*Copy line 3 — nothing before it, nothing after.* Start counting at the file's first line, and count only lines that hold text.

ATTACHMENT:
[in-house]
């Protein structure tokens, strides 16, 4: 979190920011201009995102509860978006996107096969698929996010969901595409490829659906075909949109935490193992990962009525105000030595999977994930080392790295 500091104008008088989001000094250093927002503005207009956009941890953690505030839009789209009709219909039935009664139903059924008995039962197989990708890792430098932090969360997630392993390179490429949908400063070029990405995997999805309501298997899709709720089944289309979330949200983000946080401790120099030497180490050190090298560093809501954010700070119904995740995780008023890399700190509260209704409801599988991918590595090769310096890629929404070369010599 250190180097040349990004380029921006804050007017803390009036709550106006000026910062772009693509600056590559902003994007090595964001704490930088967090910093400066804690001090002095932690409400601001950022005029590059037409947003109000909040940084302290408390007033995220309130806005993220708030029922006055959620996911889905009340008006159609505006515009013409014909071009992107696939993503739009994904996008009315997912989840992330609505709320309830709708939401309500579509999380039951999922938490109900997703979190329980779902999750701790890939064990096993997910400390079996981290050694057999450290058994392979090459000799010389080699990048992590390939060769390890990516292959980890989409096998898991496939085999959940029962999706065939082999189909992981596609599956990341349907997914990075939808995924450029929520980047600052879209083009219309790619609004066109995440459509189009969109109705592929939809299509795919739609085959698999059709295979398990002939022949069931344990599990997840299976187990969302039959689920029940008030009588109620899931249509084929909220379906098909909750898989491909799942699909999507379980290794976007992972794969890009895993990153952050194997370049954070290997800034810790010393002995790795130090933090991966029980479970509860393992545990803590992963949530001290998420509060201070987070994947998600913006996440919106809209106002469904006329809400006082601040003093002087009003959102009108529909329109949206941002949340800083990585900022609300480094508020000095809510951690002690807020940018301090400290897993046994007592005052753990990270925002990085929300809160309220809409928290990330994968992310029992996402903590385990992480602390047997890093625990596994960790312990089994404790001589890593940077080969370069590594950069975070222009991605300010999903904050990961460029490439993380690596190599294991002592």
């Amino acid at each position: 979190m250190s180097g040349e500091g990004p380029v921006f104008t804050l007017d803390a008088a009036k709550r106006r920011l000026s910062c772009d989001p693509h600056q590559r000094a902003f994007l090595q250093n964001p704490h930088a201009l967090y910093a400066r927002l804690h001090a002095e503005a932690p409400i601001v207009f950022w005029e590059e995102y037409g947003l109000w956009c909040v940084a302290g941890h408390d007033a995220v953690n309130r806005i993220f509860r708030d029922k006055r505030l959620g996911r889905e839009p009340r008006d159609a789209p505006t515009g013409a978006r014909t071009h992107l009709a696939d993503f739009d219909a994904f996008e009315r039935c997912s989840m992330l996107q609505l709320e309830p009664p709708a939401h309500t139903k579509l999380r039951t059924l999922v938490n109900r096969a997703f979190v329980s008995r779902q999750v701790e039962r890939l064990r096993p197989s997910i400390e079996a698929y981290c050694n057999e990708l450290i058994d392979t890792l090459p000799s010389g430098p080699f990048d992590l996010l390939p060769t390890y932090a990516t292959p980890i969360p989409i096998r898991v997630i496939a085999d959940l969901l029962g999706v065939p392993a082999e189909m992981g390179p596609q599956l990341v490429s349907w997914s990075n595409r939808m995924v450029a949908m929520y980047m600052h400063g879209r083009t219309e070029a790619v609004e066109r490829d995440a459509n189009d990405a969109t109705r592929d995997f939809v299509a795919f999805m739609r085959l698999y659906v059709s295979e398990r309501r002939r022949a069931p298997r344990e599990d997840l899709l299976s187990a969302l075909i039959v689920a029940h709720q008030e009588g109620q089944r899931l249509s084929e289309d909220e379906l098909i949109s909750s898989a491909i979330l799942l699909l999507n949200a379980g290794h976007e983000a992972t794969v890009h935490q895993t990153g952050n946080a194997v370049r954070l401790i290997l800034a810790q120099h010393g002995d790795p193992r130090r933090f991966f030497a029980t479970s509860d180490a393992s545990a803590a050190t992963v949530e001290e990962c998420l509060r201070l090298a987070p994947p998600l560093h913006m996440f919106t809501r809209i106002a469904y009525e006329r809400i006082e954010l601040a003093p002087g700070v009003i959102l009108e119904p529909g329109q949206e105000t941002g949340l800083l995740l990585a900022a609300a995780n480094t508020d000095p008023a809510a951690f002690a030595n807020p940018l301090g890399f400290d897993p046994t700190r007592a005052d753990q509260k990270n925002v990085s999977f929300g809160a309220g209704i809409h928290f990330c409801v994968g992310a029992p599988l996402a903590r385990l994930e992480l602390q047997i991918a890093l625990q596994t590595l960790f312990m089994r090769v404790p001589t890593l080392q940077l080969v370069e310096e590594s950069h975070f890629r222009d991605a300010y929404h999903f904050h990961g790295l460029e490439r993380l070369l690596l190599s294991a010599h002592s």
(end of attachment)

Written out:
């Amino acid at each position: 979190m250190s180097g040349e500091g990004p380029v921006f104008t804050l007017d803390a008088a009036k709550r106006r920011l000026s910062c772009d989001p693509h600056q590559r000094a902003f994007l090595q250093n964001p704490h930088a201009l967090y910093a400066r927002l804690h001090a002095e503005a932690p409400i601001v207009f950022w005029e590059e995102y037409g947003l109000w956009c909040v940084a302290g941890h408390d007033a995220v953690n309130r806005i993220f509860r708030d029922k006055r505030l959620g996911r889905e839009p009340r008006d159609a789209p505006t515009g013409a978006r014909t071009h992107l009709a696939d993503f739009d219909a994904f996008e009315r039935c997912s989840m992330l996107q609505l709320e309830p009664p709708a939401h309500t139903k579509l999380r039951t059924l999922v938490n109900r096969a997703f979190v329980s008995r779902q999750v701790e039962r890939l064990r096993p197989s997910i400390e079996a698929y981290c050694n057999e990708l450290i058994d392979t890792l090459p000799s010389g430098p080699f990048d992590l996010l390939p060769t390890y932090a990516t292959p980890i969360p989409i096998r898991v997630i496939a085999d959940l969901l029962g999706v065939p392993a082999e189909m992981g390179p596609q599956l990341v490429s349907w997914s990075n595409r939808m995924v450029a949908m929520y980047m600052h400063g879209r083009t219309e070029a790619v609004e066109r490829d995440a459509n189009d990405a969109t109705r592929d995997f939809v299509a795919f999805m739609r085959l698999y659906v059709s295979e398990r309501r002939r022949a069931p298997r344990e599990d997840l899709l299976s187990a969302l075909i039959v689920a029940h709720q008030e009588g109620q089944r899931l249509s084929e289309d909220e379906l098909i949109s909750s898989a491909i979330l799942l699909l999507n949200a379980g290794h976007e983000a992972t794969v890009h935490q895993t990153g952050n946080a194997v370049r954070l401790i290997l800034a810790q120099h010393g002995d790795p193992r130090r933090f991966f030497a029980t479970s509860d180490a393992s545990a803590a050190t992963v949530e001290e990962c998420l509060r201070l090298a987070p994947p998600l560093h913006m996440f919106t809501r809209i106002a469904y009525e006329r809400i006082e954010l601040a003093p002087g700070v009003i959102l009108e119904p529909g329109q949206e105000t941002g949340l800083l995740l990585a900022a609300a995780n480094t508020d000095p008023a809510a951690f002690a030595n807020p940018l301090g890399f400290d897993p046994t700190r007592a005052d753990q509260k990270n925002v990085s999977f929300g809160a309220g209704i809409h928290f990330c409801v994968g992310a029992p599988l996402a903590r385990l994930e992480l602390q047997i991918a890093l625990q596994t590595l960790f312990m089994r090769v404790p001589t890593l080392q940077l080969v370069e310096e590594s950069h975070f890629r222009d991605a300010y929404h999903f904050h990961g790295l460029e490439r993380l070369l690596l190599s294991a010599h002592s």